Manfredi Kitchen


by Julie MH

I’m sure the macaron craze that’s hit Australia has a lot to do with how cute and colourful these little egg white, sugar and almond meal pucks are. Their popularity owes much to their cake-like cream filling without the calorie commitment that a whole piece of cake entails.

But, for me, it’s the artificial colours used in many macarons that are a huge turn-off. Give me a good biscuit any day.

Dan Lepard says of the perfect biscuit in his book Short and Sweet, “…(it) has a crispness at the edges when freshly baked, a moist and slightly chewy heart and, most importantly, a rich buttery flavour.”

There are four classic drinks that accompany biscuits and, depending on the biscuit type and flavour, some are better matches than others.

Dunking biscuits in creamy milk is an early childhood experience. I still love dunking ginger snaps, holding them down with a spoon so they soften a little and soak up the milk. Milk is biscuit friendly.

Coffee, either espresso or milk-based, suits big flavours like chocolate, coffee, heavy spices, and rich fruits like date and fig but I find the endless nuances in tea even more interesting and versatile. Try the pistachio and sesame biscotti with a fine Assam or Darjeeling and the richer flavours of the Nutella baci with a full-bodied Taiwanese Oolong.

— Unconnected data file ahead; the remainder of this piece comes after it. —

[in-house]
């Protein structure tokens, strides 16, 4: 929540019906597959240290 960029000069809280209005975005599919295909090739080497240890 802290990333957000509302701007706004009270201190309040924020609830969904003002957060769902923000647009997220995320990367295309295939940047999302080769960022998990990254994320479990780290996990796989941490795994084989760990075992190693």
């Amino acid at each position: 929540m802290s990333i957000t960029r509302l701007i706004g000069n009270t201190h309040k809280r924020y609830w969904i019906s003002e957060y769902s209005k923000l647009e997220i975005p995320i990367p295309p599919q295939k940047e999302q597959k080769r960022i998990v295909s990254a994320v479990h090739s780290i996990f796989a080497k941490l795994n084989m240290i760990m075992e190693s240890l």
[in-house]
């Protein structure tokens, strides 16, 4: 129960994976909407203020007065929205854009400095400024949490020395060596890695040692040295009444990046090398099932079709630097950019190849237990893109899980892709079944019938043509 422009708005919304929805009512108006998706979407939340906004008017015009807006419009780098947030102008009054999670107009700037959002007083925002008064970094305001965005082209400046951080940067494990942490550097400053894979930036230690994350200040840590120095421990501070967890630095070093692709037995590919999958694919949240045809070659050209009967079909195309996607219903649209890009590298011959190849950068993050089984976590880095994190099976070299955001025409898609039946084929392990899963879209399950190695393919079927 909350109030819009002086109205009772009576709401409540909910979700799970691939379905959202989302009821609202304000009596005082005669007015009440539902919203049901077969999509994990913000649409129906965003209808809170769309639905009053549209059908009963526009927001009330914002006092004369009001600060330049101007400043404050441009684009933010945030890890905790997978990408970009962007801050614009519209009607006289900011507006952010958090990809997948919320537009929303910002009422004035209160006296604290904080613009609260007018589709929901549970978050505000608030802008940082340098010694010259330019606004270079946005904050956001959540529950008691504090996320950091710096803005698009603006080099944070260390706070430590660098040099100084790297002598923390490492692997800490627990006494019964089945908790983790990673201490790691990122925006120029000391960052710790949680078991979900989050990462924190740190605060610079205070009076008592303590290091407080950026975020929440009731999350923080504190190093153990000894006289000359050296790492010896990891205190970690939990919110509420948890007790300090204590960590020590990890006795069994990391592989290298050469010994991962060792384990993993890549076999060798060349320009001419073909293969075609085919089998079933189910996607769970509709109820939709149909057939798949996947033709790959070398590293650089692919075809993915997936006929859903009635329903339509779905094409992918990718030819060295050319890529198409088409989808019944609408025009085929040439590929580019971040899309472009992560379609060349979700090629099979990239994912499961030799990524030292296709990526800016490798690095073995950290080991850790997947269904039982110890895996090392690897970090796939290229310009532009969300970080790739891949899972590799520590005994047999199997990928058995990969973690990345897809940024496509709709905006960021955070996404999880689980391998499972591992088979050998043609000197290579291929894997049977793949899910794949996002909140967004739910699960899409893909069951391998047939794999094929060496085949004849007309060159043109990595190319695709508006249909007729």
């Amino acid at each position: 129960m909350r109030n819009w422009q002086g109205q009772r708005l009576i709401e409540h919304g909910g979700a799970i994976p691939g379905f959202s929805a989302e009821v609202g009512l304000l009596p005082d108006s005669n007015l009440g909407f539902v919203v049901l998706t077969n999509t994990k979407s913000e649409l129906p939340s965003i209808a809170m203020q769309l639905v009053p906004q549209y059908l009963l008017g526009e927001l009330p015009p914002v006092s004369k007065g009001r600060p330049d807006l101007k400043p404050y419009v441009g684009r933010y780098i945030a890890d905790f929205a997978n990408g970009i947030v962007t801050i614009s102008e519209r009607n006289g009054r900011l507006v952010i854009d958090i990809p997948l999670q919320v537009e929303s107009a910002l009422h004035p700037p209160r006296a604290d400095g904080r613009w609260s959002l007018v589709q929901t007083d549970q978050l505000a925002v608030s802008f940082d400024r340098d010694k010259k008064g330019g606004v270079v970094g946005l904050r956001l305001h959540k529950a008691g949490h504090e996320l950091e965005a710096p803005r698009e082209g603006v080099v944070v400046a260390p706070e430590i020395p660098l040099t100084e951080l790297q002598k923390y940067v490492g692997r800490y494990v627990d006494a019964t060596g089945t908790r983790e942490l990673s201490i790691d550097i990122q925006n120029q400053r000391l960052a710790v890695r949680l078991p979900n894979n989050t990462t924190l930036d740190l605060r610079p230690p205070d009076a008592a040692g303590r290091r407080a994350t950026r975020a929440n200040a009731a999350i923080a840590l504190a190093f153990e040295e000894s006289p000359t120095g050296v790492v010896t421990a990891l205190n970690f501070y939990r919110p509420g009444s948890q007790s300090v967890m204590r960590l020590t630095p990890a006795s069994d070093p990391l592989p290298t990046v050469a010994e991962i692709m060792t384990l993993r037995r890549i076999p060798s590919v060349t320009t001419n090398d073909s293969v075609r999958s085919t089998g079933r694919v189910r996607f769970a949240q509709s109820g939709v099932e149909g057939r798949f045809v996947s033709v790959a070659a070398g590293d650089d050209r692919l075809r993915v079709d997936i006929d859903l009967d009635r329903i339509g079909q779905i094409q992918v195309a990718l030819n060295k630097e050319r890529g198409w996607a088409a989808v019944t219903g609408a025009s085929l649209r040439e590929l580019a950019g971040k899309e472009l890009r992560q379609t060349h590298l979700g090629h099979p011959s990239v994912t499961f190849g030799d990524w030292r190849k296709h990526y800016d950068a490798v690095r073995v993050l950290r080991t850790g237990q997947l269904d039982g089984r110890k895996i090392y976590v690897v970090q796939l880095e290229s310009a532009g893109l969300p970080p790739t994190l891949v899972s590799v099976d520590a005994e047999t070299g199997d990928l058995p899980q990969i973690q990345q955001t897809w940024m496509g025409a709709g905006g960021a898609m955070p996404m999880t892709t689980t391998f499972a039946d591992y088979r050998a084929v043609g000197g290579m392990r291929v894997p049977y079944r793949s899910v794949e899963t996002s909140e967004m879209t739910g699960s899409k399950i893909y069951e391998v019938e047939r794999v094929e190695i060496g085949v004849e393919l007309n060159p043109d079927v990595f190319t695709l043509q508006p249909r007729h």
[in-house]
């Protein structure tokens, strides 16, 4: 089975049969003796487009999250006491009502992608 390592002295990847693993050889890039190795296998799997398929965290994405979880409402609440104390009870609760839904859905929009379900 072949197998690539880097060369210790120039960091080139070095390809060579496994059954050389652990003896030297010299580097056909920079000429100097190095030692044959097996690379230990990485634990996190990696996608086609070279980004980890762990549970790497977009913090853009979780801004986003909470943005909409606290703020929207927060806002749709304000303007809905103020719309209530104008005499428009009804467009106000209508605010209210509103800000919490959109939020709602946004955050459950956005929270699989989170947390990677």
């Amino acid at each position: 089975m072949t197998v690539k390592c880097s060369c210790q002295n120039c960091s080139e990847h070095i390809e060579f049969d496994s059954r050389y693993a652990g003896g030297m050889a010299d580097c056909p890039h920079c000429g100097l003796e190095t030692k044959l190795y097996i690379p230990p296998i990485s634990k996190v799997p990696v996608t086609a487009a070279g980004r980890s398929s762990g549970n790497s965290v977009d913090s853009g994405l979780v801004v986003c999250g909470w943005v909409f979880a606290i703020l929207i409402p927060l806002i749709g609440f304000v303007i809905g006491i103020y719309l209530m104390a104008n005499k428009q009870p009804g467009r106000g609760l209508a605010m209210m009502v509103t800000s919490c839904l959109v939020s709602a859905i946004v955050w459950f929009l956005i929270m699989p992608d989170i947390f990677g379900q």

Finally there’s the grown-up drink. Sweet wine like Tuscan Vin Santo or Rutherglen Tokay and Muscat is the ultimate biscuit partner. Curiously, macarons are far too sweet in this case.



Make a large batch and give them away as Christmas presents. They’ll last a few weeks in an airtight container.

  • 1kg unsalted butter
  • 1.5kg caster sugar
  • 1.5kg plain flour
  • 60g baking powder
  • 500g fine polenta meal
  • Half tsp salt
  • 750g pistachio kernels, peeled
  • 250g sesame seeds
  • 10 eggs, beaten



In a mixer cream butter and sugar together till smooth. Sift flour and baking powder together in a bowl. Mix in polenta, salt, pistachio and sesame seed. Add mixed dry ingredients to creamed butter/sugar in mixer bowl. Use a paddle attachment to slowly combine ingredients, adding the beaten eggs a little at a time, until mixture is smooth. Preheat oven to 170C. Shape dough into logs about 8cm wide and 2cm thick. Make them as long as your baking trays can handle. Place baking paper on each tray and lay logs on top. Bake for 25 minutes. Remove, let cool, then with a sharp, serrated edged knife cut the biscotti about 1cm wide and place back on trays with baking paper. Drop oven to 150C. Bake biscotti for 8-10 minutes so they are dry and crisp. Remove from oven and cool before serving. Makes about 160 biscotti.

Perfect with either tea or coffee